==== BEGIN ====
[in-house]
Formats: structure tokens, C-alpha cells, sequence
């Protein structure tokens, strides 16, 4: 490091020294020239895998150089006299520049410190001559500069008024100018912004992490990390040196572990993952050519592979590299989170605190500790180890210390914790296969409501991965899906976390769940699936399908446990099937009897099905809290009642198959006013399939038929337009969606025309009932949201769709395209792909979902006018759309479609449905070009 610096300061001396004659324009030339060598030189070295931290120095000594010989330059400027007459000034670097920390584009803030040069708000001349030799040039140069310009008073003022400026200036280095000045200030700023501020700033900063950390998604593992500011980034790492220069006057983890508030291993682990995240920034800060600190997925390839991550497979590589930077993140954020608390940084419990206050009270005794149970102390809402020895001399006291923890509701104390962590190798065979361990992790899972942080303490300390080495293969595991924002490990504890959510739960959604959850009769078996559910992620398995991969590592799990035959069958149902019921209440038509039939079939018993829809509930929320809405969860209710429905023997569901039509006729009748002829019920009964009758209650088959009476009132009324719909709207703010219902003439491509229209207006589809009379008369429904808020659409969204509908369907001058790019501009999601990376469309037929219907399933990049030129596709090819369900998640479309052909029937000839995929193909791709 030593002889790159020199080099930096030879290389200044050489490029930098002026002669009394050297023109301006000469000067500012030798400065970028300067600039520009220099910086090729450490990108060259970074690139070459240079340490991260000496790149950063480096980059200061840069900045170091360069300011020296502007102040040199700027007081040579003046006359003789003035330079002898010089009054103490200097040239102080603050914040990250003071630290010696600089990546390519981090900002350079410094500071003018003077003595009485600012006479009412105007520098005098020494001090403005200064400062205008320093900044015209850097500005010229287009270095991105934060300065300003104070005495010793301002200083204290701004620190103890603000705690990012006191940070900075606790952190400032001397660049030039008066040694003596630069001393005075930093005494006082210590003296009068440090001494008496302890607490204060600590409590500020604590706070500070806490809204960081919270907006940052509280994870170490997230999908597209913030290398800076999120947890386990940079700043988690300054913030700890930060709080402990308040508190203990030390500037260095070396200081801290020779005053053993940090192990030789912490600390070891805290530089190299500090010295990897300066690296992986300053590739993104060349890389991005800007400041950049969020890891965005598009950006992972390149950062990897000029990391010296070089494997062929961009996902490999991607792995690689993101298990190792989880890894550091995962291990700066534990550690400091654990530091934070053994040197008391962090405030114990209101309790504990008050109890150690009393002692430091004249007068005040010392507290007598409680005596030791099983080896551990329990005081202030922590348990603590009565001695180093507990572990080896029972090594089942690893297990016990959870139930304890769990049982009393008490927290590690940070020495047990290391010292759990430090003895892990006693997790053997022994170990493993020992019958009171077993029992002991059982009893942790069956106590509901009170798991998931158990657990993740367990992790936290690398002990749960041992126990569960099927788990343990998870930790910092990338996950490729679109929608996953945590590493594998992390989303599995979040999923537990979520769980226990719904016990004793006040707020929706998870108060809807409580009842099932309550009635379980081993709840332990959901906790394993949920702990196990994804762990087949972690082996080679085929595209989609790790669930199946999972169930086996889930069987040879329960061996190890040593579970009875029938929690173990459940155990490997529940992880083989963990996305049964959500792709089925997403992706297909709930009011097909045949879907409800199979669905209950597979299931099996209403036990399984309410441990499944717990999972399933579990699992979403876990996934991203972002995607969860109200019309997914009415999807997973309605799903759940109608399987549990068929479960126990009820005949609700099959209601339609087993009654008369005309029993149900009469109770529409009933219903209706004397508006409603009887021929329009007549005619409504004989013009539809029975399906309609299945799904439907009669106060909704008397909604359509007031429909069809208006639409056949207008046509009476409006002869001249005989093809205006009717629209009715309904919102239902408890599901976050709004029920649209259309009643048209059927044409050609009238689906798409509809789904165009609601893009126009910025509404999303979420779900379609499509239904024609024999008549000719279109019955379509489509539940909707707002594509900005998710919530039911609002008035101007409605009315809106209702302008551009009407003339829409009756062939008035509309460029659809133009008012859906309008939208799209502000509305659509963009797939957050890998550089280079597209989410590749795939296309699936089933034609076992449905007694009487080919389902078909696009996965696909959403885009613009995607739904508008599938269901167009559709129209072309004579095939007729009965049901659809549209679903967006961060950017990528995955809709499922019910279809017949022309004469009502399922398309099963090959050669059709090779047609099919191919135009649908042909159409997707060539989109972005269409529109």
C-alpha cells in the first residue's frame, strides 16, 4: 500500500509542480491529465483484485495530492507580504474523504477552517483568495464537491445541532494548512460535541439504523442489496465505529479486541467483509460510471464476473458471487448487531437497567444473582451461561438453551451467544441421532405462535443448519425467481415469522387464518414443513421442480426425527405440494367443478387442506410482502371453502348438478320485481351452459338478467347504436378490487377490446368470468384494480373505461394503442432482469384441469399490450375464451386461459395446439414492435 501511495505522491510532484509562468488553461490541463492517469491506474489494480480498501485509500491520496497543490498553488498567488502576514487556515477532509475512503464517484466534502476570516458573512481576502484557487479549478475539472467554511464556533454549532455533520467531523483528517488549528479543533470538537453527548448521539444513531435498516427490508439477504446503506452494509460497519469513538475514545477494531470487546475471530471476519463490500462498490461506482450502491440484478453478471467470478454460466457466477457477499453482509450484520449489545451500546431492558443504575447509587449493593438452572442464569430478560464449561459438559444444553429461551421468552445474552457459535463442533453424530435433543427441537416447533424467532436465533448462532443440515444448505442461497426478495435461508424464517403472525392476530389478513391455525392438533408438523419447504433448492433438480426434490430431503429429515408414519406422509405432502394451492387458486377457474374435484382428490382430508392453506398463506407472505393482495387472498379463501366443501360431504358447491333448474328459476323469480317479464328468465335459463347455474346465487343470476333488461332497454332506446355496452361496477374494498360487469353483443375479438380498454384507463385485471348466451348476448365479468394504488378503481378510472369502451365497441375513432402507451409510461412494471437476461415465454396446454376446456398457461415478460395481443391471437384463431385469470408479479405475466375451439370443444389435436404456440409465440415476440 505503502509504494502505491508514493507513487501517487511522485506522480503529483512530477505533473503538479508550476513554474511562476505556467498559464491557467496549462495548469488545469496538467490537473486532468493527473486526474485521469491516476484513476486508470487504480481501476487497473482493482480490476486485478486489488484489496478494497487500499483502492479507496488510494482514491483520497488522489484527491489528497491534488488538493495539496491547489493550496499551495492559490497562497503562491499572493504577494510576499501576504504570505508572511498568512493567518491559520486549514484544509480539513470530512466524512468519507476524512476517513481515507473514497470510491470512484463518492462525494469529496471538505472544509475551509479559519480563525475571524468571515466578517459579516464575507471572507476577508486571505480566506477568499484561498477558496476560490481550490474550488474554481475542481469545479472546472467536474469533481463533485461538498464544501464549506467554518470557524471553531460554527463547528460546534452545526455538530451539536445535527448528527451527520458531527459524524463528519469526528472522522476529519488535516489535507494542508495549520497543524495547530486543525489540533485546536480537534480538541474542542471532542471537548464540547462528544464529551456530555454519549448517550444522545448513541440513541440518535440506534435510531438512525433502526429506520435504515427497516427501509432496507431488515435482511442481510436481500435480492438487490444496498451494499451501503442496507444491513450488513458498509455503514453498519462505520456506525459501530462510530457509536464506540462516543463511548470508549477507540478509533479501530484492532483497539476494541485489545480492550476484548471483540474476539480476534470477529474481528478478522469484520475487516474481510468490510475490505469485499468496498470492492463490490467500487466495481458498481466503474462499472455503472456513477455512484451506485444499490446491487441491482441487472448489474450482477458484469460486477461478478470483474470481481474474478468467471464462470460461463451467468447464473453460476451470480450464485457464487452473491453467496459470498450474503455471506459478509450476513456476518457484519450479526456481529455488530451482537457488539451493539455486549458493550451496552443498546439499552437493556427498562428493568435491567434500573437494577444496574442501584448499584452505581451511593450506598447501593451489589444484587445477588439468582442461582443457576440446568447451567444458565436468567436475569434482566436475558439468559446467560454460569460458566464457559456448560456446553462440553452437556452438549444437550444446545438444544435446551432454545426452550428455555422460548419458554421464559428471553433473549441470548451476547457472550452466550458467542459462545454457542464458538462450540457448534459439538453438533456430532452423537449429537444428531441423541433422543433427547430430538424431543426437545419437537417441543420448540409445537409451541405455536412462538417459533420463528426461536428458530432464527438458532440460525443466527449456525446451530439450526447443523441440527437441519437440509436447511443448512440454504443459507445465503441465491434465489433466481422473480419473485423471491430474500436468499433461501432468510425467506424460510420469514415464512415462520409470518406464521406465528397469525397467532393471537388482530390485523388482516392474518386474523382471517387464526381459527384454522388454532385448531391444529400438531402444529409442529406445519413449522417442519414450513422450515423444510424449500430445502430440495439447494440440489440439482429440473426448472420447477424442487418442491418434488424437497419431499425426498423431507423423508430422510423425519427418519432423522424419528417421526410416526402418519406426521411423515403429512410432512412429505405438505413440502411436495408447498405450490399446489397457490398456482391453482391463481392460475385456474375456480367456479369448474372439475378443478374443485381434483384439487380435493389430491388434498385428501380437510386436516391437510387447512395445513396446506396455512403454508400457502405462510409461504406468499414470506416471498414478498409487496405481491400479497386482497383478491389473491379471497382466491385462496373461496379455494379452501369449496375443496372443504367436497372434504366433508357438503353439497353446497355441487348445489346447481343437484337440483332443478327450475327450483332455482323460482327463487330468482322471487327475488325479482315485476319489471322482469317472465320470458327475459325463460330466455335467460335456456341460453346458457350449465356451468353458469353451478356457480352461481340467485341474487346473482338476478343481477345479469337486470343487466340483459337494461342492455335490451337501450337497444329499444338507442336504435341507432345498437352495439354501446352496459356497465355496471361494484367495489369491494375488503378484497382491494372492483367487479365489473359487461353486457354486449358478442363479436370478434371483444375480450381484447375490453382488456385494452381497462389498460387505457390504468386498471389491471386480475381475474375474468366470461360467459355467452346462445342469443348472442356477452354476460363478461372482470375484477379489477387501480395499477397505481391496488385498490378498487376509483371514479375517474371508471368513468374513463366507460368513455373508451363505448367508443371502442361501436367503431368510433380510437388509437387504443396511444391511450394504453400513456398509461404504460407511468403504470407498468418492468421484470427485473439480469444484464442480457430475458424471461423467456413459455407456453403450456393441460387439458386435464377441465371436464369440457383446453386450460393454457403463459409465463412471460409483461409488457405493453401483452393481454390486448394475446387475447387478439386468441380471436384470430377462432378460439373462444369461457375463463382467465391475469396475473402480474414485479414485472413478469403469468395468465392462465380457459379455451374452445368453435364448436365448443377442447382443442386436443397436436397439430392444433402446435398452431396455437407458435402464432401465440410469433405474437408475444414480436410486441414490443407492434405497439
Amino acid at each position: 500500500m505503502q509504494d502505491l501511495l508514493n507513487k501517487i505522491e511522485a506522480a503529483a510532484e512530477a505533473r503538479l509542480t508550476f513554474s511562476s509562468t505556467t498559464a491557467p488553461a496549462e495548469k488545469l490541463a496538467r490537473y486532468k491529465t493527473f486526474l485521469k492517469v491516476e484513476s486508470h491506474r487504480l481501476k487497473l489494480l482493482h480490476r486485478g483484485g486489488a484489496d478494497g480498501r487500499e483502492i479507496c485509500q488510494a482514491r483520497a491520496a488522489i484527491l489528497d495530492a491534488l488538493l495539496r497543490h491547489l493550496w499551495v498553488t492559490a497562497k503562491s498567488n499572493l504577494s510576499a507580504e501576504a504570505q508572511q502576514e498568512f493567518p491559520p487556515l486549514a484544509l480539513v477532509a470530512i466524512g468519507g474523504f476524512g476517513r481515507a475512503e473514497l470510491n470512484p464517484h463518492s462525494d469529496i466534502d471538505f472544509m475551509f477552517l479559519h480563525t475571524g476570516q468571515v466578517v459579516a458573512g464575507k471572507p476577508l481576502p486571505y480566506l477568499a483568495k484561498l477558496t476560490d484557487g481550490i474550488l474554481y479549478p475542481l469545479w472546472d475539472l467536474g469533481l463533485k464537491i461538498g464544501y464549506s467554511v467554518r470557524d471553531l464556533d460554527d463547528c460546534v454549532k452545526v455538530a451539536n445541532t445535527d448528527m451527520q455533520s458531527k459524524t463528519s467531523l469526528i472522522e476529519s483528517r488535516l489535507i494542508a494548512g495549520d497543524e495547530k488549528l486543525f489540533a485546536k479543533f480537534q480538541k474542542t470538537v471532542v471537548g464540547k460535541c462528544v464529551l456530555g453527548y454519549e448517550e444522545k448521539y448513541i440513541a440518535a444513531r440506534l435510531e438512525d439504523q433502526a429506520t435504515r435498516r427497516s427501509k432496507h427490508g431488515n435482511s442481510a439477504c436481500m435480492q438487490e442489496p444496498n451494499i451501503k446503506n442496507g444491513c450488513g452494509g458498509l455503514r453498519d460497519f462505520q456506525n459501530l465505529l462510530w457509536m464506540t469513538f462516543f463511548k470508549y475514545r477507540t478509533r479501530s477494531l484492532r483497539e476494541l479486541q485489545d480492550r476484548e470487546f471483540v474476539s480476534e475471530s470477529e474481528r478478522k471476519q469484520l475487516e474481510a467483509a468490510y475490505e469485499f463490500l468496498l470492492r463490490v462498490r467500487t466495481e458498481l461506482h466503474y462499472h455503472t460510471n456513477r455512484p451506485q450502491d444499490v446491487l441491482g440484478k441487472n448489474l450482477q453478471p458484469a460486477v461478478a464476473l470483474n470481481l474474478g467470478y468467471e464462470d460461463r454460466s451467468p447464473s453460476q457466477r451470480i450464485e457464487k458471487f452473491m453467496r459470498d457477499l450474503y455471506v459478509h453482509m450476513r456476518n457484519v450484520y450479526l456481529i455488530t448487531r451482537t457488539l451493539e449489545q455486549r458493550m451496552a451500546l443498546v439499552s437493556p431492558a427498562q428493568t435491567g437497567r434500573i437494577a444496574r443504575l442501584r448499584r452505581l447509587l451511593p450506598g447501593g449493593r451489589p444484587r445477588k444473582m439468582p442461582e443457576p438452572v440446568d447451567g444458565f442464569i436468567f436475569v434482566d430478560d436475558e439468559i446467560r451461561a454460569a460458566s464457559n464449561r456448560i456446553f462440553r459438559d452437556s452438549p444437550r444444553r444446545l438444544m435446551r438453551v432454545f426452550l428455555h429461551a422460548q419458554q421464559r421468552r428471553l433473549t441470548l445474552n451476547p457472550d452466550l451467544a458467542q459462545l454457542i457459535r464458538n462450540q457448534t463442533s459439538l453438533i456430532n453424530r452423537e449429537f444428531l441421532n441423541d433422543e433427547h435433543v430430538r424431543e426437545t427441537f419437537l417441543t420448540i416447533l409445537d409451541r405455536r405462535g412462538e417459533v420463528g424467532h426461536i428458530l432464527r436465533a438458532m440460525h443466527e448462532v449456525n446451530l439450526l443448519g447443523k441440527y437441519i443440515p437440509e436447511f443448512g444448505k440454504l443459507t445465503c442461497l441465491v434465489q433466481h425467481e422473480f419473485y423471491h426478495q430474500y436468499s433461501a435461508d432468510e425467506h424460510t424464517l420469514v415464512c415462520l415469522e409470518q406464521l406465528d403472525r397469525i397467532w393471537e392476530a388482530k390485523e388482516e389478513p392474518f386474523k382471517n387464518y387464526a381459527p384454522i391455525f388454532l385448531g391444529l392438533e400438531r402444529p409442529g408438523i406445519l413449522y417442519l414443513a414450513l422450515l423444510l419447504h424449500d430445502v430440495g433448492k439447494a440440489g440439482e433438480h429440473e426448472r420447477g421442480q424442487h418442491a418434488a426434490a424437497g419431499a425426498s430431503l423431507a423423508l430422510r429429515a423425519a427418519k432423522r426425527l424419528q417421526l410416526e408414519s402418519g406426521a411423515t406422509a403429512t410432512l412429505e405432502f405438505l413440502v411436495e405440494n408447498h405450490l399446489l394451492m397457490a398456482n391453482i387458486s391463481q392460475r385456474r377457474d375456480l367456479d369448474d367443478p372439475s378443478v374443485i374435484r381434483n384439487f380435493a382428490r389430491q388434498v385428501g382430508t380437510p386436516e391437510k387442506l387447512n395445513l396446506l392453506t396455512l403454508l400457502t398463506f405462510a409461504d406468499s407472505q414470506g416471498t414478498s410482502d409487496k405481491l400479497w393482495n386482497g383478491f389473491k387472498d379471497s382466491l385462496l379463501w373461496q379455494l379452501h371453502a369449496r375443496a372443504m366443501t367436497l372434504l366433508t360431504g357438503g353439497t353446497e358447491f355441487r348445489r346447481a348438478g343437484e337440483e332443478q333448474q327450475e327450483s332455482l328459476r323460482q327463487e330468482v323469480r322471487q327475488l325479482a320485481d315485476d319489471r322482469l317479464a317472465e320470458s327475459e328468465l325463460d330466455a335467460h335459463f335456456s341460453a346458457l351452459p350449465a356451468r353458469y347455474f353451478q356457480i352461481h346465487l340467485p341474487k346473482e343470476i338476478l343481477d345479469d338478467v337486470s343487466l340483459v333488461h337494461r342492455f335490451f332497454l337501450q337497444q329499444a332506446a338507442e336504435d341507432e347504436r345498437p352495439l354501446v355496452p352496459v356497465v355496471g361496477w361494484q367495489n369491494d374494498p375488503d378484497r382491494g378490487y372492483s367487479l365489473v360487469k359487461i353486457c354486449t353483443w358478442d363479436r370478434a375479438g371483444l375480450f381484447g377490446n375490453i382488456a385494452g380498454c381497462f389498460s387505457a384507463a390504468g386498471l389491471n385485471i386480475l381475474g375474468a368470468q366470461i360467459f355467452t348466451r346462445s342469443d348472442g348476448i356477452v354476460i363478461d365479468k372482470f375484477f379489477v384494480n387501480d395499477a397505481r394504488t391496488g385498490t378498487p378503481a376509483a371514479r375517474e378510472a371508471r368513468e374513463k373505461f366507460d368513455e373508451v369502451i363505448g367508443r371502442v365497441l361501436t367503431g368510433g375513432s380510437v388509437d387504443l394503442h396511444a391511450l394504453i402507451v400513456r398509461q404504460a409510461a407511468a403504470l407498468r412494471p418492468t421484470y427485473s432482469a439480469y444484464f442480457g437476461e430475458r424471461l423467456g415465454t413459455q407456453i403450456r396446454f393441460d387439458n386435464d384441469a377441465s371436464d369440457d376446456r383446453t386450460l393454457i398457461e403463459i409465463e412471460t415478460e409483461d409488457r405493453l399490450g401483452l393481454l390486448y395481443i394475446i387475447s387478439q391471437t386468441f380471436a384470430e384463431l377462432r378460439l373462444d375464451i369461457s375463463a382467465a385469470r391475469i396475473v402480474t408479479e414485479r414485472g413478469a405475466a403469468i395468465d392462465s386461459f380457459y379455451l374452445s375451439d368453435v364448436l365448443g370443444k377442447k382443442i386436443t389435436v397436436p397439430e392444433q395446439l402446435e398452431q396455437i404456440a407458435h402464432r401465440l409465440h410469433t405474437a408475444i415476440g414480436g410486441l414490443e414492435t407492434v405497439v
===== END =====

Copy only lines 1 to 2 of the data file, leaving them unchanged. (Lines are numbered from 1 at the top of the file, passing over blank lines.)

[in-house]
Formats: structure tokens, C-alpha cells, sequence